Former Mexican governor extradited from Italy to U.S.

Former Tamaulipas state Gov. Tomas Yarrington Ruvalcaba has been extradited to the U.S. to face criminal charges.
(Jaime Puebla / Associated Press)

The former governor of the Mexican border state of Tamaulipas has been extradited from Italy to the United States to face charges of racketeering, drug smuggling, money laundering and bank fraud.

The U.S. attorney’s office in Brownsville, Texas, announced Friday that Italy had extradited 61-year-old Tomas Yarrington Ruvalcaba after detaining him in April 2017. At the time of his capture in Italy, Yarrington was traveling under an assumed name with a false passport, authorities said.

“This extradition sends a global message that those accused of leveraging their political positions to conduct drug trafficking and other criminal activity will be brought to justice,” Special Agent in Charge Will R. Glaspy of the Drug Enforcement Administration said in a statement.


From 1999 to February 2005, Yarrington was governor of Tamaulipas, which is one of Mexico’s most violent states and borders Texas to the north and the Gulf of Mexico to the east.

A May 2013 indictment returned by a federal grand jury in Brownsville accused Yarrington of accepting huge bribes from major drug traffickers operating in his state, including the Gulf Cartel. In return, he’s accused of allowing the traffickers to operate freely, smuggling tons of narcotics into the United States. He’s also accused of involvement in cocaine smuggling from 2007 to 2009.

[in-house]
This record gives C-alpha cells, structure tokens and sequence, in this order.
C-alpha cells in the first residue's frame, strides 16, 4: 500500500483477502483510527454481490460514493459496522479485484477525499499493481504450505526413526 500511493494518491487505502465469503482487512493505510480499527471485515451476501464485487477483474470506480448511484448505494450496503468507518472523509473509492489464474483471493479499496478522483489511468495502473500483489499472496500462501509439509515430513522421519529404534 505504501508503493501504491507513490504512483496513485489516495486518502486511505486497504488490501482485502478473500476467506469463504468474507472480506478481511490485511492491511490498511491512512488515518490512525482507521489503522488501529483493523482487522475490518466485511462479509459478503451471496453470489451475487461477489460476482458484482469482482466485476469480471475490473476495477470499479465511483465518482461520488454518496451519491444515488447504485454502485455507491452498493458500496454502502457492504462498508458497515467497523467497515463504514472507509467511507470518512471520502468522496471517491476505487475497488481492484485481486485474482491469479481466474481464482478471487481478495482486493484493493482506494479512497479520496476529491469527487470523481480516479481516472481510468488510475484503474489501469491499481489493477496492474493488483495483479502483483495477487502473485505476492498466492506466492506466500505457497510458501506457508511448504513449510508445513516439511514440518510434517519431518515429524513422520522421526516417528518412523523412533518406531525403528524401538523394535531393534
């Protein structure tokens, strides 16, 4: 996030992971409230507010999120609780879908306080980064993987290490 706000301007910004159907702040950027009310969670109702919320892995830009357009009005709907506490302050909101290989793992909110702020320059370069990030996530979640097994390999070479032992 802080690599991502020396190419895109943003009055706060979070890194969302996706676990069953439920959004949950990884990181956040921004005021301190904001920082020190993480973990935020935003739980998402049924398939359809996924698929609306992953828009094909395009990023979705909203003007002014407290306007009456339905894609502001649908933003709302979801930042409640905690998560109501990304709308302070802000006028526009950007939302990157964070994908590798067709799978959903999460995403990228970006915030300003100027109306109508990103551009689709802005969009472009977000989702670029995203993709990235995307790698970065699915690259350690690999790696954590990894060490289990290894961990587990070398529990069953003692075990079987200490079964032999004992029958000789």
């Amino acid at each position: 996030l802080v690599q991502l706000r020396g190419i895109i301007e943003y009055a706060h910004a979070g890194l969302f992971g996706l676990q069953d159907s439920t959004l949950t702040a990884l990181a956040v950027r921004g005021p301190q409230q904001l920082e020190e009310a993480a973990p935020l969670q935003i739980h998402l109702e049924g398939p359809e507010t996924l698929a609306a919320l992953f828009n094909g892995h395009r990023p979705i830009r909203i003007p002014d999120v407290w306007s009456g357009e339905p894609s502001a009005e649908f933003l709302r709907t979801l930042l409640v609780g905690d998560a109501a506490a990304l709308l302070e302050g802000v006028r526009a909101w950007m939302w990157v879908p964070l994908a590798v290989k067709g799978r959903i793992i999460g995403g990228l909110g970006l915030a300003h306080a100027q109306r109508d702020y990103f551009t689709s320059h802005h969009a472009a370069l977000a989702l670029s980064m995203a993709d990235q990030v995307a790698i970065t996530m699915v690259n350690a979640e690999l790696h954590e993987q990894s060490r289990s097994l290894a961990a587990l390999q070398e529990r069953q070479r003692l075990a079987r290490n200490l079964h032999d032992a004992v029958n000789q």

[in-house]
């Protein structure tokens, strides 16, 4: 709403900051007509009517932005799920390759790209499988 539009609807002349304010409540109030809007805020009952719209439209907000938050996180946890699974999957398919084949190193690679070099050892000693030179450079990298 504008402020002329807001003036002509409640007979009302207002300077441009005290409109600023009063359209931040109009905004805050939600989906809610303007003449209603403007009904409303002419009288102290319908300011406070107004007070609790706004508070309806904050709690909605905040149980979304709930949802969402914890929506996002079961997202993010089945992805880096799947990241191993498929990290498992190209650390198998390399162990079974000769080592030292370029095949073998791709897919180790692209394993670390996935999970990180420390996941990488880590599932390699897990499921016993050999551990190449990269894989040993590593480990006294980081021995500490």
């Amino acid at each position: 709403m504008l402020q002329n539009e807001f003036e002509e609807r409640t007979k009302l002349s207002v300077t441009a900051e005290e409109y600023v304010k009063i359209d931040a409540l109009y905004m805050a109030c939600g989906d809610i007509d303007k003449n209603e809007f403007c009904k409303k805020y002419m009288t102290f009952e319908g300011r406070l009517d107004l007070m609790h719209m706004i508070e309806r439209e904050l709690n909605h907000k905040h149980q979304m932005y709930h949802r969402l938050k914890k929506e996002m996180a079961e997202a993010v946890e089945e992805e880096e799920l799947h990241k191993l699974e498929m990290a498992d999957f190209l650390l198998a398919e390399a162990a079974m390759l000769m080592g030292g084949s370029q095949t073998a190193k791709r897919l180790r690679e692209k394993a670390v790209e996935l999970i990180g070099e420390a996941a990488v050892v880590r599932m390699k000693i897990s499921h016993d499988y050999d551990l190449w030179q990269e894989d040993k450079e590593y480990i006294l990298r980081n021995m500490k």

Federal officials have said that Yarryington’s criminal activities dated to at least 1998.

The indictment alleged that Yarrington accepted bribes as he campaigned for governor and continued to receive them through his six-year term and after. He was able to acquire numerous “valuable assets,” mostly across Texas, including homes, airplanes, bank accounts, vehicles and other real estate worth about $7 million, the indictment said.

Authorities allege that Yarrington was aided by a conspirator, Fernando Alejandro Cano Martinez, the owner of a Mexican construction firm. In a statement released Friday, authorities said Yarrington and Cano used front names and business entities to disguise the true ownership of the assets.

The assets allegedly included bank accounts, residences, airplanes, vehicles and real estate in Bexar, Cameron, Hidalgo and Hays counties, many of which were acquired via allegedly fraudulent loans from banks in Texas.

Cano is still wanted by authorities. Yarrington is scheduled to appear in federal court in Brownsville on Monday.


Yarrington is one of several Mexican governors or former governors to face criminal charges. In July the former governor of Veracruz state, Javier Duarte, was extradited to Mexico from Guatemala to face a wide variety of corruption charges. Duarte, who was once a rising star in Mexico’s ruling political party, was arrested in Guatemala last April.

Cesar Duarte, former governor of Chihuahua from 2010 to 2016, is wanted on corruption charges. He is no relation to Javier Duarte, and authorities have said it’s likely that he fled across the border to Texas.